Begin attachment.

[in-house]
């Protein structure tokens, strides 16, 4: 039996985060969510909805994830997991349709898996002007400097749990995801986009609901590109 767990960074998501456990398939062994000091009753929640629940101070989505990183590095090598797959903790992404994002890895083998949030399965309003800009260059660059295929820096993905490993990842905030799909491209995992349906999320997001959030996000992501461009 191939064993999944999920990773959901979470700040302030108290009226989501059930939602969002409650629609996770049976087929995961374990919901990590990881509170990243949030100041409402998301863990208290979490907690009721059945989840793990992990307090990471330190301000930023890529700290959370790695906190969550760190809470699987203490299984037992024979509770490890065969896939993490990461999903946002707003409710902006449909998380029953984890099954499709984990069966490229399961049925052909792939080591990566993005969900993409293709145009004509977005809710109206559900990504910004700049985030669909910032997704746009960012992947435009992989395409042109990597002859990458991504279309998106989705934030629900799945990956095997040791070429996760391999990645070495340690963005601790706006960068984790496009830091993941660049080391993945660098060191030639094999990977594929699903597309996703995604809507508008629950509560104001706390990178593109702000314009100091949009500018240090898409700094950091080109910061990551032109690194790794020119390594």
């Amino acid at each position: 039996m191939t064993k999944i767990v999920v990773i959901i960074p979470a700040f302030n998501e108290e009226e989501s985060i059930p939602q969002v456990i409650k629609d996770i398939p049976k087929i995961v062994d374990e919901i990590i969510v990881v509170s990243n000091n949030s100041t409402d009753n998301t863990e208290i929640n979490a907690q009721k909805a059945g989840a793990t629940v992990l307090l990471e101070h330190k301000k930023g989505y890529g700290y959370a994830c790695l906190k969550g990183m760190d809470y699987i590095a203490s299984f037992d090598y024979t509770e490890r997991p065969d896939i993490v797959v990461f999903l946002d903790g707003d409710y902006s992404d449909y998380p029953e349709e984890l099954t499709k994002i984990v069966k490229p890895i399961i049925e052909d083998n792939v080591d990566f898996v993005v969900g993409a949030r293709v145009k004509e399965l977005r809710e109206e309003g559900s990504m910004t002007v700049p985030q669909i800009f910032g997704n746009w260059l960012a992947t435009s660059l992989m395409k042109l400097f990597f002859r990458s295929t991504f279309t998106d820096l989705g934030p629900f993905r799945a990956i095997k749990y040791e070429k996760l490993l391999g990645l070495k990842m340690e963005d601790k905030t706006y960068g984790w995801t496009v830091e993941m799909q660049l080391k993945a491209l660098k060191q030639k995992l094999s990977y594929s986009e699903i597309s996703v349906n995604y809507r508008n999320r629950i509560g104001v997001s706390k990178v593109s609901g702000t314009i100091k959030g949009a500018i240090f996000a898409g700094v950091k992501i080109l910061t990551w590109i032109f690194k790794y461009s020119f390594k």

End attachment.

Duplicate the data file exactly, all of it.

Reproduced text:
[in-house]
């Protein structure tokens, strides 16, 4: 039996985060969510909805994830997991349709898996002007400097749990995801986009609901590109 767990960074998501456990398939062994000091009753929640629940101070989505990183590095090598797959903790992404994002890895083998949030399965309003800009260059660059295929820096993905490993990842905030799909491209995992349906999320997001959030996000992501461009 191939064993999944999920990773959901979470700040302030108290009226989501059930939602969002409650629609996770049976087929995961374990919901990590990881509170990243949030100041409402998301863990208290979490907690009721059945989840793990992990307090990471330190301000930023890529700290959370790695906190969550760190809470699987203490299984037992024979509770490890065969896939993490990461999903946002707003409710902006449909998380029953984890099954499709984990069966490229399961049925052909792939080591990566993005969900993409293709145009004509977005809710109206559900990504910004700049985030669909910032997704746009960012992947435009992989395409042109990597002859990458991504279309998106989705934030629900799945990956095997040791070429996760391999990645070495340690963005601790706006960068984790496009830091993941660049080391993945660098060191030639094999990977594929699903597309996703995604809507508008629950509560104001706390990178593109702000314009100091949009500018240090898409700094950091080109910061990551032109690194790794020119390594």
């Amino acid at each position: 039996m191939t064993k999944i767990v999920v990773i959901i960074p979470a700040f302030n998501e108290e009226e989501s985060i059930p939602q969002v456990i409650k629609d996770i398939p049976k087929i995961v062994d374990e919901i990590i969510v990881v509170s990243n000091n949030s100041t409402d009753n998301t863990e208290i929640n979490a907690q009721k909805a059945g989840a793990t629940v992990l307090l990471e101070h330190k301000k930023g989505y890529g700290y959370a994830c790695l906190k969550g990183m760190d809470y699987i590095a203490s299984f037992d090598y024979t509770e490890r997991p065969d896939i993490v797959v990461f999903l946002d903790g707003d409710y902006s992404d449909y998380p029953e349709e984890l099954t499709k994002i984990v069966k490229p890895i399961i049925e052909d083998n792939v080591d990566f898996v993005v969900g993409a949030r293709v145009k004509e399965l977005r809710e109206e309003g559900s990504m910004t002007v700049p985030q669909i800009f910032g997704n746009w260059l960012a992947t435009s660059l992989m395409k042109l400097f990597f002859r990458s295929t991504f279309t998106d820096l989705g934030p629900f993905r799945a990956i095997k749990y040791e070429k996760l490993l391999g990645l070495k990842m340690e963005d601790k905030t706006y960068g984790w995801t496009v830091e993941m799909q660049l080391k993945a491209l660098k060191q030639k995992l094999s990977y594929s986009e699903i597309s996703v349906n995604y809507r508008n999320r629950i509560g104001v997001s706390k990178v593109s609901g702000t314009i100091k959030g949009a500018i240090f996000a898409g700094v950091k992501i080109l910061t990551w590109i032109f690194k790794y461009s020119f390594k």